In conclusion, these results indicate that variations in meat color or pH of broiler thigh meat can be related to differences in meat quality properties. Still-marination can effectively reduce differences in cooked meat quality of broiler thigh meat. 2. Water Holding Capacity Definition of Water Holding Capacity : The ability of meat to retain its inherent moisture even though external pressures (like gravity, heating, centrifugation, pressing) are applied to it. This characteristic can be measured by drip loss, but other methods can be used as well. One of the most important properties of poultry meat is it's ability to bind and retain innate water (water-holding capacity or WHC) as well as added water during marination. The type of muscle proteins primarily responsible for WHC and marinade pickup/retention are the myofibrillar or structural proteins (actin, myosin and the combined structure actomyosin). Table 1 describes the myofibrillar proteins, along with two other types of proteins found in all muscles. When meat is marinaded, it is thought to pick-up solution in the spaces between the thick and thin filaments of the myofibrils. Thus, anything which affects the spacing between the thick and thin filaments will affect marinade pick-up/retention.

Marination historically referred to soaking meat in a solution containing sugar, seasonings or spices, oils, acids (vinegar or fruit juices) or salts. Initially performed to preserve meat (acid marinades), marination was later found to improve flavor, tenderness, juiciness and aroma. The key ingredients for poultry marinades are salt and phosphate. The USDA does not restrict use of salt in marination, but phosphate concentration in the final product must be below 0.5%. Some of the factors which affect the action of salt and phosphate include: 1) initial meat pH; 2) time after death or extent of rigor development; 3) temperature; and 4) mode of application (tumbling or needle injection). Salt increases marinade pick-up by increasing the space between the thick and thin filaments. Phosphates increase meat pH, which increases WHC because proteins are charged (positively or negatively) at the higher pH values.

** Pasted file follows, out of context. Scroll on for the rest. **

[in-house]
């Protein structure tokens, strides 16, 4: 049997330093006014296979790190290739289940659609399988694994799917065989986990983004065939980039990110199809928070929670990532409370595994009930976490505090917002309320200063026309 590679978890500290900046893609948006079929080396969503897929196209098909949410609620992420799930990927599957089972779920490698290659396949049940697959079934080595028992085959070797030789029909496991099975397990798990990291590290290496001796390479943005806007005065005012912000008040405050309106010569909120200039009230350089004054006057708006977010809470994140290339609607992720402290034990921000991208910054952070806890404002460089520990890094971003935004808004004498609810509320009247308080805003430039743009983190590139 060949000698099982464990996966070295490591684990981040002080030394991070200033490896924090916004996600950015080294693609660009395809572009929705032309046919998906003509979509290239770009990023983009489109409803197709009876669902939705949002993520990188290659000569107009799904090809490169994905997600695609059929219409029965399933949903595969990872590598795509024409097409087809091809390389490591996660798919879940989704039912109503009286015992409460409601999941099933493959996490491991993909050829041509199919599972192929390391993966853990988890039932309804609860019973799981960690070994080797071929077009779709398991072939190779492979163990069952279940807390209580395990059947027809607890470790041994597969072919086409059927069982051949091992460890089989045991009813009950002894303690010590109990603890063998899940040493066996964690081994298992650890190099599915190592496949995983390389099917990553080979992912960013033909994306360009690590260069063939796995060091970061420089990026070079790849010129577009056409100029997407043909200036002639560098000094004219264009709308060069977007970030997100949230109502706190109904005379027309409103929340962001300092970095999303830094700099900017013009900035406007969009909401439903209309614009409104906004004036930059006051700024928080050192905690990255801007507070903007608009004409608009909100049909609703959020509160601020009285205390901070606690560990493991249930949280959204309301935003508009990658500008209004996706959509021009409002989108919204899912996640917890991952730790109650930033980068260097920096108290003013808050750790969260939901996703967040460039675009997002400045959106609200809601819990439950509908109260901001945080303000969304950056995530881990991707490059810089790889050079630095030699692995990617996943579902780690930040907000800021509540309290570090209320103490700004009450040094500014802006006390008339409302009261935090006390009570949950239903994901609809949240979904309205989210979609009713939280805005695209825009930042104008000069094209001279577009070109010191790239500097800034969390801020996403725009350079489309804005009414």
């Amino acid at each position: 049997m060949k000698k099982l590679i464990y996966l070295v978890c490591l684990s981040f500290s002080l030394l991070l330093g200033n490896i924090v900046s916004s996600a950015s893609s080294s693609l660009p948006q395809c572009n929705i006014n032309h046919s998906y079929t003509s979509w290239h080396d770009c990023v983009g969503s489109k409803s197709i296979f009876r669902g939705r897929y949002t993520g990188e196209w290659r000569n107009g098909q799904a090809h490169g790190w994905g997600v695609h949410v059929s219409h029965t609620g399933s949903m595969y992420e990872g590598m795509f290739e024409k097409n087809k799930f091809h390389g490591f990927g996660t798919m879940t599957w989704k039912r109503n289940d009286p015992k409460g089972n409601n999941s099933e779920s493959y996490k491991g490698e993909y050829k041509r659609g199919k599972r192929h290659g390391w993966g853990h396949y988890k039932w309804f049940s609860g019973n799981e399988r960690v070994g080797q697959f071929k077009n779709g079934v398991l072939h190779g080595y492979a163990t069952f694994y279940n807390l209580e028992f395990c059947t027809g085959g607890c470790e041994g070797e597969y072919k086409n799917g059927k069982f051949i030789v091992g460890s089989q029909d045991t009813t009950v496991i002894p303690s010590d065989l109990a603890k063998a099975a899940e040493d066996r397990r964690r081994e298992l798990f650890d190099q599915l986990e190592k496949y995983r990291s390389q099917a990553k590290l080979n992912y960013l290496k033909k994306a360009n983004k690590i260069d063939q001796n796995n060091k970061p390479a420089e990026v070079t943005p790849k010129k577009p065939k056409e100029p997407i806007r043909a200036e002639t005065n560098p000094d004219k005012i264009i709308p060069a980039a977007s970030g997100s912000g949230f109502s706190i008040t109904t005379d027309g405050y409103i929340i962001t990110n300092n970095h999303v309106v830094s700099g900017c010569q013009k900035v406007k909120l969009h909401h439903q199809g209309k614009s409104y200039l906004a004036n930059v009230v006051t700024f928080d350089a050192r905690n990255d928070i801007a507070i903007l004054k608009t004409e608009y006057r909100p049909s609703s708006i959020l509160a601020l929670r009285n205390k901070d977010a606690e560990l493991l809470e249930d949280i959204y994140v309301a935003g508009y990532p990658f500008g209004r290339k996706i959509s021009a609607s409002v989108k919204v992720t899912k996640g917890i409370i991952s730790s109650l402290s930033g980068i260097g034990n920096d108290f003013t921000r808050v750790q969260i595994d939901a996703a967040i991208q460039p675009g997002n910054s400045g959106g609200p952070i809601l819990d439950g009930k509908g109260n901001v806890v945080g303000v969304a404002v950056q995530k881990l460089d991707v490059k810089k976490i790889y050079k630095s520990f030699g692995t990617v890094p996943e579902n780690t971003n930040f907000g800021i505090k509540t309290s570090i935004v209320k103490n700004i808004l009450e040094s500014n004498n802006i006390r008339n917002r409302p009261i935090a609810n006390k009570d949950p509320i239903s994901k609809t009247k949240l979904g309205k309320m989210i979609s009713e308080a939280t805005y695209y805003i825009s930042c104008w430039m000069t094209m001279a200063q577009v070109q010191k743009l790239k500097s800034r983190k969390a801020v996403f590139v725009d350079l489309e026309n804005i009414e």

How to measure Water Holding Capacity (WHC) : A standard procedure for the measurement of water-holding capacity This was proposed for pork based on a wide survey of methods. It is a standardized version of the drip loss method that uses 2.5cm thick slices of loin from which associated fat and other small muscles are removed. The slice (weighing 70100 g) is suspended by a thread or in a plastic net and enclosed in a sealed plastic bag. It is re-weighed after storage at 04C for 48 h or longer. WHC methods also can be divided into three sorts: those in which the only force applied is that of normal gravity, those in which a greater force is applied, and indirect method. 1. Gravity methods The simplest method is where sample joints or steaks are stored for a period of time and the loss of drip measured. It is common to suspend whole chops (slices of the loin) inside polythene bags (to prevent evaporative losses) at 1 to 5C for 4872 h. Results for whole chops are affected by the fat : lean : bone ratio but the advantage is comparability with actual practice. An improvement is to use only the muscle or to use defined-geometry samples of it. A related method is to cook a sample of meat and measure the loss in weight, but the correlation between cooking loss and WHC measured on raw samples is poor. Cooking can be considered a thermal force. 2. Enhanced force methods A small (0.2 g) piece of meat is pressed on a filter paper between two clear plastic plates to form a thin film. Water is squeezed out and absorbed by the filter paper to form a ring of expressed juice. The area of this ring relative to the area of the meat is an index of WHC. Meat with a high WHC forms a larger area on pressing than meat with a low WHC. In fact, the area of meat is more variable than that of the expressed juice and can be used alone to assess WHC. A major advantage of the press method is that it can be employed with ground or processed meat. The pressure exerted can be controlled with a hydraulic press or tensile